The author notes that normally, when the representative organizations of a small minority emphatically back public policies that are just as emphatically rejected by the majority of American voters, there is some internal soul-searching about the wisdom of the minority's positions. Yet, he argues that any such mood of introspection has been noticeably absent from the organized Jewish community since November 1994, when a new Republican majority came to power in both houses of Congress on the basis of a Contract With America. That "contract," among other things, runs counter to the fundamental approaches of Jewish public policy, with its decades-long tradition of endorsing government spending on social problems and its unquestioning faith in the proverbial "wall of separation" between church and state. But instead of pondering the sagacity of a position so out of sync with the mood of the country, the established organizations, after recovering from their stunned disappointment at the election results, have pledged themselves to combat the Contract With America. Remarkably, there seems to have been no debate about whether such an unbending approach is really good for American Jews.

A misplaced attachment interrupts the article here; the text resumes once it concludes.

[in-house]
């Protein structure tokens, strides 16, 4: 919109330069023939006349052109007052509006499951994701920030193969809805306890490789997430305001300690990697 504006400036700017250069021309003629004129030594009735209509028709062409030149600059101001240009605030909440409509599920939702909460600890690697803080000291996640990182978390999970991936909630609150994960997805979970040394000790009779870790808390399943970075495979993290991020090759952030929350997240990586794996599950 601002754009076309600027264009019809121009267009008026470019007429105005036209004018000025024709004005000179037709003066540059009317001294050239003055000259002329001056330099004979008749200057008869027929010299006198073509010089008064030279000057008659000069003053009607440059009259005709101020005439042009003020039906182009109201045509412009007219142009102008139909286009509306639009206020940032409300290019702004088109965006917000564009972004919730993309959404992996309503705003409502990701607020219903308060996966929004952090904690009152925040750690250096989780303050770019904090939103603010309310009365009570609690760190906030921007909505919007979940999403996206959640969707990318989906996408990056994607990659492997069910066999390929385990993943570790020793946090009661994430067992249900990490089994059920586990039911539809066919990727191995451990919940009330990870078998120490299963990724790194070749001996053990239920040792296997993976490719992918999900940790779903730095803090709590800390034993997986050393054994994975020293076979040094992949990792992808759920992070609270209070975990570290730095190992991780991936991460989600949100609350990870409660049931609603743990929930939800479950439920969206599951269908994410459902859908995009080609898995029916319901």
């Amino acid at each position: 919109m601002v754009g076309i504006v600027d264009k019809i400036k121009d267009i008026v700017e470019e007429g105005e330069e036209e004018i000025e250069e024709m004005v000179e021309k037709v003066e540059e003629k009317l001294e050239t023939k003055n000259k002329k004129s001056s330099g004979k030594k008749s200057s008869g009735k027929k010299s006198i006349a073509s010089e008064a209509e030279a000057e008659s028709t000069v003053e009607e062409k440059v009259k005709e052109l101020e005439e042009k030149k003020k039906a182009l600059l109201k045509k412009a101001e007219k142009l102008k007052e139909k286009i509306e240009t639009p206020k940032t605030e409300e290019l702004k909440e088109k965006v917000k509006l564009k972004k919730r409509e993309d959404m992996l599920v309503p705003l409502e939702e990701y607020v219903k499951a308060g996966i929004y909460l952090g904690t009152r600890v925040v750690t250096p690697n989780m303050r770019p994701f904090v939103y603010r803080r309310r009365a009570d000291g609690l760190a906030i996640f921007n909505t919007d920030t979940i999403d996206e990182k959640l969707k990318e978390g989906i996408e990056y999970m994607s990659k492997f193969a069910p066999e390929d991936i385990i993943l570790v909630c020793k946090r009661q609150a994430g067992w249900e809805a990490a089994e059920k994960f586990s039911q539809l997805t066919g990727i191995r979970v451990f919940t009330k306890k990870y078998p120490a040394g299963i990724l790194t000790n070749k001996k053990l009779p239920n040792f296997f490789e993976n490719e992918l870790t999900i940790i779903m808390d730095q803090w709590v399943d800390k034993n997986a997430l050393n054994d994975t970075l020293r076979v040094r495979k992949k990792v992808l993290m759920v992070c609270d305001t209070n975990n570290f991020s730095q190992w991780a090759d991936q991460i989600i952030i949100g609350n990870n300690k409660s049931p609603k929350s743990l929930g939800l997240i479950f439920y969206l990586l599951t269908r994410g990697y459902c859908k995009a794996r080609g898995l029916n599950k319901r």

In Commentary Magazine, vol. 99 no.5, pp. 31-35 (May 1995).